New Latino Teachers Join Most Diverse Corps in Teach for America’s History

Lawndale News Chicago's Bilingual Newspaper - Education

Teach For America announced that it will bring 700 new Latino teachers to classrooms nationwide this fall, more than double the number the organization was providing just four years ago. These Latino teachers represent 13 percent of Teach For America’s incoming corps of 5,300, and are among the 50 percent who identify as people of color.

Teach For America is among the country’s largest providers of Latino teachers. Latinos make up 12 percent of Teach For America’s total first- and second-year corps of 10,600, who will reach 660,000 students in 50 regions across 35 states and the District of Columbia.

“Educational inequity is a solvable problem, but it’s clear that we don’t yet have all of the solutions in place to combat the effects of systemic issues like racism and poverty,” said Matt Kramer, co-chief executive officer of Teach For America. “A teaching force with a diverse set of backgrounds, perspectives, and paths into the classroom is more likely to develop innovative ideas and collaborative solutions in partnership with communities. That’s a big part of the Teach For America approach.”

“We’re proud that our incoming corps is more diverse than it’s ever been,” said Elisa Villanueva Beard, co-chief executive officer of Teach For America. “We know that teachers from all backgrounds can have a meaningful impact on their students’ trajectories, and we’re grateful that our new corps brings tremendous talent, along with a wider range of personal and professional experience than ever before.”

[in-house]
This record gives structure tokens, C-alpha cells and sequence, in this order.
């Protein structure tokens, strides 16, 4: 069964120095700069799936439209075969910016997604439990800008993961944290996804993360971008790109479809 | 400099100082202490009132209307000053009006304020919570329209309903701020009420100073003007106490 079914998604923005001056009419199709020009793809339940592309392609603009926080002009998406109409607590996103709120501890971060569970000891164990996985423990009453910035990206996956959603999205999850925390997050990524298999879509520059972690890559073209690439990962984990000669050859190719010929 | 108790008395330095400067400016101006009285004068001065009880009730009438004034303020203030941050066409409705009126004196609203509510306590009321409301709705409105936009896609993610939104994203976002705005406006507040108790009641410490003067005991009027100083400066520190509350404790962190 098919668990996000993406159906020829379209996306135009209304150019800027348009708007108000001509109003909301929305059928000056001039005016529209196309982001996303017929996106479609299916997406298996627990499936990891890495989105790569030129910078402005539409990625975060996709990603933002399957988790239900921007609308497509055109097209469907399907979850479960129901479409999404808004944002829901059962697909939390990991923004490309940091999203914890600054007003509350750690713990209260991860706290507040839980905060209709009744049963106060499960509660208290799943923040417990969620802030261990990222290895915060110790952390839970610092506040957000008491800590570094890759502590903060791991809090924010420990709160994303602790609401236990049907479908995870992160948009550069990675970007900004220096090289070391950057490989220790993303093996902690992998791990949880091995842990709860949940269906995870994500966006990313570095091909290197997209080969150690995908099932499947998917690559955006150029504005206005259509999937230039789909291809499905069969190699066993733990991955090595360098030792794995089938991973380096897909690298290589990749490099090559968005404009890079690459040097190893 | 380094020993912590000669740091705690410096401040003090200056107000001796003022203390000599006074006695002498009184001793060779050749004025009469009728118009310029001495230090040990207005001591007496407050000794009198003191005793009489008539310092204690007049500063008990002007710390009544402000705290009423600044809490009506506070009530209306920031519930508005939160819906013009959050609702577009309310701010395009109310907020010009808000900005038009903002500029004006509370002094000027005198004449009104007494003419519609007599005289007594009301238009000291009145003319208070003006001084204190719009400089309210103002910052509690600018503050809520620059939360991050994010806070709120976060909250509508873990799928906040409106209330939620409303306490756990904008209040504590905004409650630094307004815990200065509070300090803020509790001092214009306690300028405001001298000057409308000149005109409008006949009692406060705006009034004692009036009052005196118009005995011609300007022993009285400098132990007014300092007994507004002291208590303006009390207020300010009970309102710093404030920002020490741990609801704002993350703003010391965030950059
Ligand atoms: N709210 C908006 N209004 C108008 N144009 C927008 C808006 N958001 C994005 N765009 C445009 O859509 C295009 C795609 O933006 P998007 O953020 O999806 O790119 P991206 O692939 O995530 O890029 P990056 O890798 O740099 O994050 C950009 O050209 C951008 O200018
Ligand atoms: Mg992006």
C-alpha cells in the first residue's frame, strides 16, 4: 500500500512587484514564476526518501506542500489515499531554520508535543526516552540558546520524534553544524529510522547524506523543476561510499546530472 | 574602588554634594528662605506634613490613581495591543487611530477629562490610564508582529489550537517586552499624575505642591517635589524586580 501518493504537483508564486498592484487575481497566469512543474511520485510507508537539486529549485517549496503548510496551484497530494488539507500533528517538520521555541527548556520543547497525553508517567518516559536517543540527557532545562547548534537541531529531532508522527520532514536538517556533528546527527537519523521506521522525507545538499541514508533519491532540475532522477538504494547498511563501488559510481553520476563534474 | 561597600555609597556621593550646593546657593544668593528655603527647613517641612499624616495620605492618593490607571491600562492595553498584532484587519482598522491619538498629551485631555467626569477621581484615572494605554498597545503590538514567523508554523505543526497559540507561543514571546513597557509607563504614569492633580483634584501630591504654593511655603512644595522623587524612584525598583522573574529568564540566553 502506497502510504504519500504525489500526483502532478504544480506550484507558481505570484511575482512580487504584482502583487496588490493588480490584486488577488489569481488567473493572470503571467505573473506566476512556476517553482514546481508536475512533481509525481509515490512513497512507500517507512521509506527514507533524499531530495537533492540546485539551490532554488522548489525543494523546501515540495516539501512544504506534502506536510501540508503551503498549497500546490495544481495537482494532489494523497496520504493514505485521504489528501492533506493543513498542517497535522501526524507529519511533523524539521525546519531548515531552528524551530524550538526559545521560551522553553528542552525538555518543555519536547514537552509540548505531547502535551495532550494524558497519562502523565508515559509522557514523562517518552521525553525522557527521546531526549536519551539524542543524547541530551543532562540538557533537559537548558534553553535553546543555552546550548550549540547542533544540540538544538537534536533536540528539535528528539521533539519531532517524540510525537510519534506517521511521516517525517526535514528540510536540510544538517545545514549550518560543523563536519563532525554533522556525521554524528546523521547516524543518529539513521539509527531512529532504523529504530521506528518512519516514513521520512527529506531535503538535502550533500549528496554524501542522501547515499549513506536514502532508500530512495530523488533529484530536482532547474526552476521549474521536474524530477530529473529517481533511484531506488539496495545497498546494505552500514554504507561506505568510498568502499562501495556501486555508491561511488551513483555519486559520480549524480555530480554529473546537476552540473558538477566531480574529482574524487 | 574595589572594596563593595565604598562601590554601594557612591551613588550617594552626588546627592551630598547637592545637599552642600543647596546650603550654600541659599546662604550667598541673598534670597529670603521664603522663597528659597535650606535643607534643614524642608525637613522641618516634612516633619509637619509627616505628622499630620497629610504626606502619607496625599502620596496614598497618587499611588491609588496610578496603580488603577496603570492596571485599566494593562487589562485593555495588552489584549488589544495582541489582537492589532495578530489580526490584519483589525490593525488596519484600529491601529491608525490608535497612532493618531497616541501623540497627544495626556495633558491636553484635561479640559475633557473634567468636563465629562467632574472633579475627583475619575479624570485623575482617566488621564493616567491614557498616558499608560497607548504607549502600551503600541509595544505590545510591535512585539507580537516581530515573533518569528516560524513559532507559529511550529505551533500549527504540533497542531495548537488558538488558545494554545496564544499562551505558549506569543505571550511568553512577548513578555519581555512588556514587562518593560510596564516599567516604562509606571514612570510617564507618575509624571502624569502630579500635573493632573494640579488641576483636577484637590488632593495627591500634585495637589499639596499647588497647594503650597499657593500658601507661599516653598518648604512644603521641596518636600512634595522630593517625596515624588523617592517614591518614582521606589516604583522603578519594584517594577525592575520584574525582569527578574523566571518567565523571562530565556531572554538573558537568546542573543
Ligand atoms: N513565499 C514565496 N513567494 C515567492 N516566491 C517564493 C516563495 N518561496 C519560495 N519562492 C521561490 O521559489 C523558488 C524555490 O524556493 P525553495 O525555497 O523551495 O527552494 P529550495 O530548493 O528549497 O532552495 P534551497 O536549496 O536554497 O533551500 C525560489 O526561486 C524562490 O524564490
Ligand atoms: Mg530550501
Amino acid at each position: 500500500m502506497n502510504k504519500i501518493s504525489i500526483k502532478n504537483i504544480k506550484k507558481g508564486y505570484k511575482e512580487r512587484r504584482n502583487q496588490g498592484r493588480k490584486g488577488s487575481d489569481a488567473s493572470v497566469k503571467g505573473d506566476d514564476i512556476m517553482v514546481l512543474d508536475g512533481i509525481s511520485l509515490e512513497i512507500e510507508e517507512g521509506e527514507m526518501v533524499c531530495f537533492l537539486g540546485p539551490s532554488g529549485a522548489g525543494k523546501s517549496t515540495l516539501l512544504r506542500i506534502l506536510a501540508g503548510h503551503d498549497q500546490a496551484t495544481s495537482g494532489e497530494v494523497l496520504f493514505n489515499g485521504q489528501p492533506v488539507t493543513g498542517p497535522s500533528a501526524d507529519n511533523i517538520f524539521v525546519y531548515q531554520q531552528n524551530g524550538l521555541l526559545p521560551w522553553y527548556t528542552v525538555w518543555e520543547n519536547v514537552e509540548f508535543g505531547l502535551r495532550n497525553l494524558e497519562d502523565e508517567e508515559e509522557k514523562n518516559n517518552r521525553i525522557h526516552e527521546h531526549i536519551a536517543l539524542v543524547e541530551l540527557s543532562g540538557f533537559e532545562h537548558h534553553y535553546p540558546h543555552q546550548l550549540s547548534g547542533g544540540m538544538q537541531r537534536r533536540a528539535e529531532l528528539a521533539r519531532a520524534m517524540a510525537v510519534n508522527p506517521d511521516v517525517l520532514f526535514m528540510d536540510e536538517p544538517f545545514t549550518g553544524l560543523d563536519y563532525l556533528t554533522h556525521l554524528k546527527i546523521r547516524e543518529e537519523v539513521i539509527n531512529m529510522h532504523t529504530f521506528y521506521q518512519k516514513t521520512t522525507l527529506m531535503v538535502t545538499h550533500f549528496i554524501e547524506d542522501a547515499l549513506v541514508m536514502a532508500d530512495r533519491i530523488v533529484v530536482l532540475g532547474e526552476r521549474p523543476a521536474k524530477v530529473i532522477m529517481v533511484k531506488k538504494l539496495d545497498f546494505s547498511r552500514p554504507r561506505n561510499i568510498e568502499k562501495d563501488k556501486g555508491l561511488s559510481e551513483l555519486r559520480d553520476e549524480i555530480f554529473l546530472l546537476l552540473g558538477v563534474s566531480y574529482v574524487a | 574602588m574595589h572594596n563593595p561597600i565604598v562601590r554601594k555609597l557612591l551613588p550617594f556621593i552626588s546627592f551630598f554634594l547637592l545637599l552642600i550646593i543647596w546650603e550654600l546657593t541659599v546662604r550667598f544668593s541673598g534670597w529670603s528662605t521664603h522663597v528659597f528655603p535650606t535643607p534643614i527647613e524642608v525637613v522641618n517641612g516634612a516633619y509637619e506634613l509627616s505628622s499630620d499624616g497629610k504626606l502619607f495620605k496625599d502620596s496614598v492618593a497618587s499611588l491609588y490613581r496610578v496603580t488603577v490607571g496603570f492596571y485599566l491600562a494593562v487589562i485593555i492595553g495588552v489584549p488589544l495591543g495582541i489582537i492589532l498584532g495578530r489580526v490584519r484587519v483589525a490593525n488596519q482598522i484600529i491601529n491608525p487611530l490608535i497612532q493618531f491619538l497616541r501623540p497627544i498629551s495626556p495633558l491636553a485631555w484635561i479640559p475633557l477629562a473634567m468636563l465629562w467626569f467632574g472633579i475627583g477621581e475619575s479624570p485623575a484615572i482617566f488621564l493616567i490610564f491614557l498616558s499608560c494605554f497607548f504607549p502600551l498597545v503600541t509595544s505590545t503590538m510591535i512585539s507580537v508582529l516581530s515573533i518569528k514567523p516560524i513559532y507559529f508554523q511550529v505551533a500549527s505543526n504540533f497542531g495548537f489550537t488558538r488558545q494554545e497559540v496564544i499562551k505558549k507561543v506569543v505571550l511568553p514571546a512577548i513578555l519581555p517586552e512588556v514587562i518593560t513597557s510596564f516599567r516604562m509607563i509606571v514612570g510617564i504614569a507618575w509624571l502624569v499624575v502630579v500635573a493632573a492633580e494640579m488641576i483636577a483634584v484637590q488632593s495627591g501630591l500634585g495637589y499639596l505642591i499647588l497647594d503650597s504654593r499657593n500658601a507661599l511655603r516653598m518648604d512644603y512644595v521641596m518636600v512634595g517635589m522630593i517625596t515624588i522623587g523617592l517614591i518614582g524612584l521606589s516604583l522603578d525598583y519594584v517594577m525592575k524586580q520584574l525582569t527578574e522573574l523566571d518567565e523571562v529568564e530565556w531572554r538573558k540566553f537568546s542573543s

As part of its recruiting efforts, and in concert with its support of the DREAM Act, Teach For America partners with schools and districts to create a path to teaching for individuals with Deferred Action for Childhood Arrivals status. Some 40 individuals with DACA status joined the 2014 corps and will be teaching across 10 regions. Teach For America believes that recruiting DACA recipients is a critical step in increasing the diversity and strength of the organization’s teaching corps, and more broadly, the strength of the country’s workforce and economy.

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